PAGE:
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Thomas Mulcair says an NDP government would diversify the economy by promoting green-energy manufacturing and public transit so that Canada can absorb the shock of falling commodity pricesSean Kilpatrick/The Canadian Press

NDP Leader Thomas Mulcair, outlining an economic agenda that he says is both achievable and affordable, says he will personally promote Canadian manufacturers such as Bombardier at international trade shows if he becomes prime minister.

Mr. Mulcair said on Tuesday that an NDP government would diversify the economy by promoting green-energy manufacturing and public transit so that Canada can absorb the shock of falling commodity prices.

He said that if he were prime minister, he would attend international aerospace events in England and Paris to promote Canadian manufacturers. It is unacceptable that Prime Minister Stephen Harper has not done the same to support Canadian firms such as Bombardier, he said.

"I will be that champion," he said.

Mr. Mulcair told the Economic Club of Canada in Toronto that he can do all this while balancing the books.

While the NDP has never formed government at the federal level, he said provincial NDP governments have a solid track record when it comes to avoiding deficits. "There was one exception – but he turned out to be a Liberal," Mr. Mulcair told the business audience.

The reference was to Ontario's NDP government that held power from 1990 to 1995 under Bob Rae, who later became a senior federal Liberal. The unpopularity of the Rae government has long been an anchor weighing down the NDP in Ontario, a province that will probably play a key role in determining which party forms the federal government in October.

Mr. Mulcair's speech comes as a new opinion poll by the Angus Reid Institute shows the NDP with a clear lead. An online survey of more than 6,000 Canadians found that among those who are likely to vote, 36 per cent support the NDP, 33 per cent support the Conservatives and 23 per cent support the Liberals.

The results represent a 13-per-cent gain since Angus Reid released a similar poll in December. Virtually all of those gains came at the expense of the Liberal Party, while Conservative support has largely remained constant over the past six months.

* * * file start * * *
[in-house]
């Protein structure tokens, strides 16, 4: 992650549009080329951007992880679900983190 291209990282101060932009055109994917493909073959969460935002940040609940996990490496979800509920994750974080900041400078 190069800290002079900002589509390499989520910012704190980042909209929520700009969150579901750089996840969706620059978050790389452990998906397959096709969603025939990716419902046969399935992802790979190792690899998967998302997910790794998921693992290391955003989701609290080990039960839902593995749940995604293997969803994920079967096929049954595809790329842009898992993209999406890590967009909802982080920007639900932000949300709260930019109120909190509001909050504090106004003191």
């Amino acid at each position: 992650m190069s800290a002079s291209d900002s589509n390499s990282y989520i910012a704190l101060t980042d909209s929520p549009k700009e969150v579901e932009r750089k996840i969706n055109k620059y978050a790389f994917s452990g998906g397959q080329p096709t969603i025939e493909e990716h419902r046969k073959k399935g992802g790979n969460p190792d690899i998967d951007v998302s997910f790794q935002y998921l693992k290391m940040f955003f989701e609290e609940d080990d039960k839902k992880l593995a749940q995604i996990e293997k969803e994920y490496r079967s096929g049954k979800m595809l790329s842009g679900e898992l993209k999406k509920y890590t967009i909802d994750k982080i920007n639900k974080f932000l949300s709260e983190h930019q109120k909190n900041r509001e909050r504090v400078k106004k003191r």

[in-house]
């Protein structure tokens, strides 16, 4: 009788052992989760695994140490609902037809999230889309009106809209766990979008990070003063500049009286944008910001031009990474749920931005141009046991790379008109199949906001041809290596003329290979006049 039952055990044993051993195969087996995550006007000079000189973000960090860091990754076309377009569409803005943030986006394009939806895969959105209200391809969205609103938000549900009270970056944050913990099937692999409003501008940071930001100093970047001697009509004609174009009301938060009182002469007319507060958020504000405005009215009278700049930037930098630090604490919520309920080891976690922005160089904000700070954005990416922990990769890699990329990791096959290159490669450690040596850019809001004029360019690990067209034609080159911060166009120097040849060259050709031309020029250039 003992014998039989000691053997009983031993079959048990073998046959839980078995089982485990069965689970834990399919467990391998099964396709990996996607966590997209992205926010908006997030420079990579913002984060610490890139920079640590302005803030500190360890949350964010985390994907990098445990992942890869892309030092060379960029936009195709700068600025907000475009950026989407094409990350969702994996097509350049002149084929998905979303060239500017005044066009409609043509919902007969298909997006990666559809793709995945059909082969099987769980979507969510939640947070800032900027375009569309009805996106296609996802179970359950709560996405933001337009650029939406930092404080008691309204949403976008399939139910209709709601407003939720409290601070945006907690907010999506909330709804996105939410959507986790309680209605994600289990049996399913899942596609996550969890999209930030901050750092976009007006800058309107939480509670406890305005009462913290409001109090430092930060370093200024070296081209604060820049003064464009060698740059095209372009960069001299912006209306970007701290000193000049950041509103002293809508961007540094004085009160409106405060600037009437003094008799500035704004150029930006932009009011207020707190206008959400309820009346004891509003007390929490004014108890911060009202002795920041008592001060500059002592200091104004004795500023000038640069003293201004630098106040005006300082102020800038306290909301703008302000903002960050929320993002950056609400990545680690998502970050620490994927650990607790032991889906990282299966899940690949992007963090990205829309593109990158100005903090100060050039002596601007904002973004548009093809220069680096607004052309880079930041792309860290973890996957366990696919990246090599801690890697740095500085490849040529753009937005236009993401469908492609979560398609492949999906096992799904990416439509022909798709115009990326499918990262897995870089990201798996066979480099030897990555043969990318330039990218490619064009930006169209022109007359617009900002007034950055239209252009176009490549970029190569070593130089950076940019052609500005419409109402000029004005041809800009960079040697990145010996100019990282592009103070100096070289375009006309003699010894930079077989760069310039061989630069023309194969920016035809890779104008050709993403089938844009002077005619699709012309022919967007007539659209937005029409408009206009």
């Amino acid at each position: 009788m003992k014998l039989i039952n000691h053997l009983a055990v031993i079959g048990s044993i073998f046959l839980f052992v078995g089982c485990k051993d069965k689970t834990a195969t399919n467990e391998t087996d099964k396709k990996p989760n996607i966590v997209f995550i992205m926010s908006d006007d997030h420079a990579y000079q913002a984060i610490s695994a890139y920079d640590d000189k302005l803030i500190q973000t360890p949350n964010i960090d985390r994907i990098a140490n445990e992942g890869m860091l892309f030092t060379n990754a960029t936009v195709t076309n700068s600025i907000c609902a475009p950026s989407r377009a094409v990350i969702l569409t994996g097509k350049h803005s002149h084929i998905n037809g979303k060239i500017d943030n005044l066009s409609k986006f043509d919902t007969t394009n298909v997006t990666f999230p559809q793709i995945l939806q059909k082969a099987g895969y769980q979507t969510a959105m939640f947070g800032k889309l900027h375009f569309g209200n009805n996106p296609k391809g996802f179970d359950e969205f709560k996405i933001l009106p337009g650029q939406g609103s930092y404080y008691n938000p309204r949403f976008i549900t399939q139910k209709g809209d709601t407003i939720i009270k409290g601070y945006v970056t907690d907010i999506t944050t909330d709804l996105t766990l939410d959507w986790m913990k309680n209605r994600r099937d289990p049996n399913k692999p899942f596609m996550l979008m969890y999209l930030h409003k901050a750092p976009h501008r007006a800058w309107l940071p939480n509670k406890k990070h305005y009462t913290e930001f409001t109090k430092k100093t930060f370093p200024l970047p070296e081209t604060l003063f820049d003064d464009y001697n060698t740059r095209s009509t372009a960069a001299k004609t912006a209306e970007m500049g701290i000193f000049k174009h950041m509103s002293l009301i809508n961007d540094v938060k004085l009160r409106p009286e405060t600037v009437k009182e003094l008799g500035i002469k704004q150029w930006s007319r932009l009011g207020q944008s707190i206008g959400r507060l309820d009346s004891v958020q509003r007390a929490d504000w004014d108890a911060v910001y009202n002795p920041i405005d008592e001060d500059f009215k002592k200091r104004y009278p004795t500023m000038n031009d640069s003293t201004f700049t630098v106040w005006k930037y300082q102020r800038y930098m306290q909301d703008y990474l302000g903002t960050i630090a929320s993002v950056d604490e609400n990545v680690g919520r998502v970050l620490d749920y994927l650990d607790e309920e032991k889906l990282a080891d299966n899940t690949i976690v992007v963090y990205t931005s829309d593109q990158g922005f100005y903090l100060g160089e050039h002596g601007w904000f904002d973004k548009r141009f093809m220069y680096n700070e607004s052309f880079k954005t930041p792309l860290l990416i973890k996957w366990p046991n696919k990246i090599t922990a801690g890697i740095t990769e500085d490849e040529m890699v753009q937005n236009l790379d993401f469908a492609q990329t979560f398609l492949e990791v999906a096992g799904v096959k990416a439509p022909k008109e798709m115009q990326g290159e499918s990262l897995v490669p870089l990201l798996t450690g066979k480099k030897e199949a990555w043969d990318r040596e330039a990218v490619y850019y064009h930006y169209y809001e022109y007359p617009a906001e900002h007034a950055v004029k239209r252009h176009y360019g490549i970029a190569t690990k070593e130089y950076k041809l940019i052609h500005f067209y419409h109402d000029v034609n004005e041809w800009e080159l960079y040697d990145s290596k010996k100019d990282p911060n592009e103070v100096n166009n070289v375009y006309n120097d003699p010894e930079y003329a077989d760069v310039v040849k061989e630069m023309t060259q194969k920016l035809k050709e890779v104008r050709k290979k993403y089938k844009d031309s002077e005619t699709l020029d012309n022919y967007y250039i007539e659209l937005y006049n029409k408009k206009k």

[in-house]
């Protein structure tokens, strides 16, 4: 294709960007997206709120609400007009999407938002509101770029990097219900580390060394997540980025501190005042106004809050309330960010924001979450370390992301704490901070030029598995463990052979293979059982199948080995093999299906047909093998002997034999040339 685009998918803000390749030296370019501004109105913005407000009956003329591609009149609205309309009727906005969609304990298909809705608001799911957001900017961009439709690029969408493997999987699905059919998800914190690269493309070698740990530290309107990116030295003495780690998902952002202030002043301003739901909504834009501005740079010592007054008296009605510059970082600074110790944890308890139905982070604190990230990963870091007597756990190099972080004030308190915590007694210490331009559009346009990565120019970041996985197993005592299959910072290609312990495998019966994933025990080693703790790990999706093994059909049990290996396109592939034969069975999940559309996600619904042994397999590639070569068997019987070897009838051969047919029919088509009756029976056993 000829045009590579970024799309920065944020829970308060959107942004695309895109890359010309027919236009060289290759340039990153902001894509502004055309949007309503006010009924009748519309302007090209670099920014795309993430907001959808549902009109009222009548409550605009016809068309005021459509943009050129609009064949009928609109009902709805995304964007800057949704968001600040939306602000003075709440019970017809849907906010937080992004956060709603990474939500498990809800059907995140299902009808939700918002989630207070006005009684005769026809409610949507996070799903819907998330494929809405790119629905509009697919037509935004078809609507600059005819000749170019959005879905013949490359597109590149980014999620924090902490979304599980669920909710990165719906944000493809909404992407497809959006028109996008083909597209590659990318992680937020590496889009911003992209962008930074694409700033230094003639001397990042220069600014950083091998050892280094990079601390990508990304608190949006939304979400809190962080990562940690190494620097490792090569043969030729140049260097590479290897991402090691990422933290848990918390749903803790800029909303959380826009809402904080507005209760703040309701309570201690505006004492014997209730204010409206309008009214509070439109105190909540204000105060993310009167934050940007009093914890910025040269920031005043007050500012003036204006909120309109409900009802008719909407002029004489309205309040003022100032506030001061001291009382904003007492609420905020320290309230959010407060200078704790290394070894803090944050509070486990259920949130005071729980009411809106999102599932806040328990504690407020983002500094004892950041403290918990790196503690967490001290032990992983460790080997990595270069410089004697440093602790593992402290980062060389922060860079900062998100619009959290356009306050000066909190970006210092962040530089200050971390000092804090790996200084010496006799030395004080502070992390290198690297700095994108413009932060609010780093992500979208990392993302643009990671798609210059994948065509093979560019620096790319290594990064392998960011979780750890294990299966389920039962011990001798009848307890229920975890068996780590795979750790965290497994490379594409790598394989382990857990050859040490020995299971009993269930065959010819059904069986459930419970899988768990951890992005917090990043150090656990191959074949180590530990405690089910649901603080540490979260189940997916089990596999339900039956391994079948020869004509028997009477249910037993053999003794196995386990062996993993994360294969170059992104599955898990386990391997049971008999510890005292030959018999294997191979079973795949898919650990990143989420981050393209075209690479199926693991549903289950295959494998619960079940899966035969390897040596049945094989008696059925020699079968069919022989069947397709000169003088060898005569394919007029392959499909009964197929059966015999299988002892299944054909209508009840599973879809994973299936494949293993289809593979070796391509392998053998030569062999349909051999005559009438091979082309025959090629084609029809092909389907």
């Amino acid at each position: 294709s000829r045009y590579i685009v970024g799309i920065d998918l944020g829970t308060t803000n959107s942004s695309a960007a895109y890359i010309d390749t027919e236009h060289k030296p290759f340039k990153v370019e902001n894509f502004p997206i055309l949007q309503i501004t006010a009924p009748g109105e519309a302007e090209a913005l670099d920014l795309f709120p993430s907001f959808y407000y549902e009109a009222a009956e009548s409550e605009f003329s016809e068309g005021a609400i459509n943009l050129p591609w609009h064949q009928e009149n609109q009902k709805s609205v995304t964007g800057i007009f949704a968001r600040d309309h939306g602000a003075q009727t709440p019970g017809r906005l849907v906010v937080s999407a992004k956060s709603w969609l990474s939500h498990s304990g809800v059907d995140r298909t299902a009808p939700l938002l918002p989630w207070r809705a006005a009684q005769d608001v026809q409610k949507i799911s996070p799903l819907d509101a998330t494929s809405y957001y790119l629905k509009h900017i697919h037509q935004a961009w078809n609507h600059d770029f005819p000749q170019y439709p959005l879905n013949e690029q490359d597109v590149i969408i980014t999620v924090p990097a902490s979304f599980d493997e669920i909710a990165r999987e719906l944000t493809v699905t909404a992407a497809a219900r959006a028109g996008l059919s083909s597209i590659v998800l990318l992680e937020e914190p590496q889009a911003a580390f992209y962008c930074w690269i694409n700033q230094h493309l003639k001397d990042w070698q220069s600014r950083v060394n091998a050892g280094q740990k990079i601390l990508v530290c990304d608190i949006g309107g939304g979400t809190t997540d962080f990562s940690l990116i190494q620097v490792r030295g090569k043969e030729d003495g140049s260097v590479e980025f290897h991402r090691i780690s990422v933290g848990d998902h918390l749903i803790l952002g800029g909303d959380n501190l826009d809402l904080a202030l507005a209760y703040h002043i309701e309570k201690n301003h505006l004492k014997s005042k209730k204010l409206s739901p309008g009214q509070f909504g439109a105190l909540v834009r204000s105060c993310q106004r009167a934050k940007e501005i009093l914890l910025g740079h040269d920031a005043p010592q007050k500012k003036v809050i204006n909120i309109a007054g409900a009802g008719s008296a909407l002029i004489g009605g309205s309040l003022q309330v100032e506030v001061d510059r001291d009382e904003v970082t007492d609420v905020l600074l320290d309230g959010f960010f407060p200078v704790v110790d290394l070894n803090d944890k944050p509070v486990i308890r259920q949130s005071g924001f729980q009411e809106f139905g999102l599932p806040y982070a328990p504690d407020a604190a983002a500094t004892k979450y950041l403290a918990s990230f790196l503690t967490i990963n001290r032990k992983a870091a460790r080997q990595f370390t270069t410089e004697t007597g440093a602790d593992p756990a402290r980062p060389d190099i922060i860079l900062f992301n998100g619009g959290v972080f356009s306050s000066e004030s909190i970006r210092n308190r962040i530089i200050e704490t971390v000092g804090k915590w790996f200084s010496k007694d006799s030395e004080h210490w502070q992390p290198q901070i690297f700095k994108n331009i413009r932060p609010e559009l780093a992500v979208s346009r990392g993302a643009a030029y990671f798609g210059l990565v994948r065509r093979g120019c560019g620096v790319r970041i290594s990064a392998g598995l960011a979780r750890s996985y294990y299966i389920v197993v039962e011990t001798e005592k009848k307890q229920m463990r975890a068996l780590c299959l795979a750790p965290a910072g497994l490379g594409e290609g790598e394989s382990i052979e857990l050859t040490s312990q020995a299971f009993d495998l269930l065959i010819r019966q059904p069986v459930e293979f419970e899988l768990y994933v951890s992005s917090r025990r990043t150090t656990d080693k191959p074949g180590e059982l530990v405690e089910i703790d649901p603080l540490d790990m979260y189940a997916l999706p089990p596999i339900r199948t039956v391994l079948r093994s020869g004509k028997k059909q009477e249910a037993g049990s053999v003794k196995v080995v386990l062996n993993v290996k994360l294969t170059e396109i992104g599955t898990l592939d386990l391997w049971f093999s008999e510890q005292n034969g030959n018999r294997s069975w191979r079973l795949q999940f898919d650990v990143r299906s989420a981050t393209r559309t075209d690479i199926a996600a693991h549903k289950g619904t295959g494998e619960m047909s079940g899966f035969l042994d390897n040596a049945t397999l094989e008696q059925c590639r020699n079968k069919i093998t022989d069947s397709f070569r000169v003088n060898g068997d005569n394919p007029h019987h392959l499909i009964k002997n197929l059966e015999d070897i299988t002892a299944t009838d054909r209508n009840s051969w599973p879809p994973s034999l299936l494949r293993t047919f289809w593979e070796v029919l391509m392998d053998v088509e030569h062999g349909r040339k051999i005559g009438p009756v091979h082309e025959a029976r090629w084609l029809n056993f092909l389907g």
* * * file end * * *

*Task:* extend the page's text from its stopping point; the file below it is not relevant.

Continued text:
Other polling firms have shown the NDP with either a slim lead or being close to the lead nationally.

Those results may explain why Mr. Mulcair is focusing his attention lately on business audiences in an attempt to package his party's proposals in a moderate light. On Tuesday, he described his party's plan as achievable, effective and affordable.

The NDP leader delivered a similar speech last week to Montreal's Board of Trade. Neither of the two speeches contained major new announcements. Rather, they represent an attempt to frame various policy plans such as a national daycare program, lower small business taxes and a focus on public transit as part of a cohesive economic agenda.

While Mr. Mulcair's Montreal speech contained a vague reference to his plan to raise the corporate tax rate, that aspect was not part of Tuesday's speech.

The NDP has yet to say how much higher it plans to raise the corporate tax rate, other than to say Canada's rate would remain competitive with other Group of Seven countries.

That international comparison would be based on the combined federal and provincial corporate tax rate. Mr. Mulcair's NDP cousins in Alberta are already moving in this area. Premier Rachel Notley's government confirmed this week in the Speech to the Throne that Alberta will raise its corporate tax rate to 12 per cent from 10 per cent.

Higher corporate taxes at the provincial level could leave Mr. Mulcair with less room to raise them at the federal level.

Angus Reid said in a news release on Tuesday that the next four months appears to be shaping up as "the story of a grudge match between the NDP and LPC for many of the same votes."

The polling firm notes that 23 per cent said the NDP would be their second choice, while 21 per cent would choose the Liberals. Conservatives are the second choice of just 7 per cent of decided likely voters.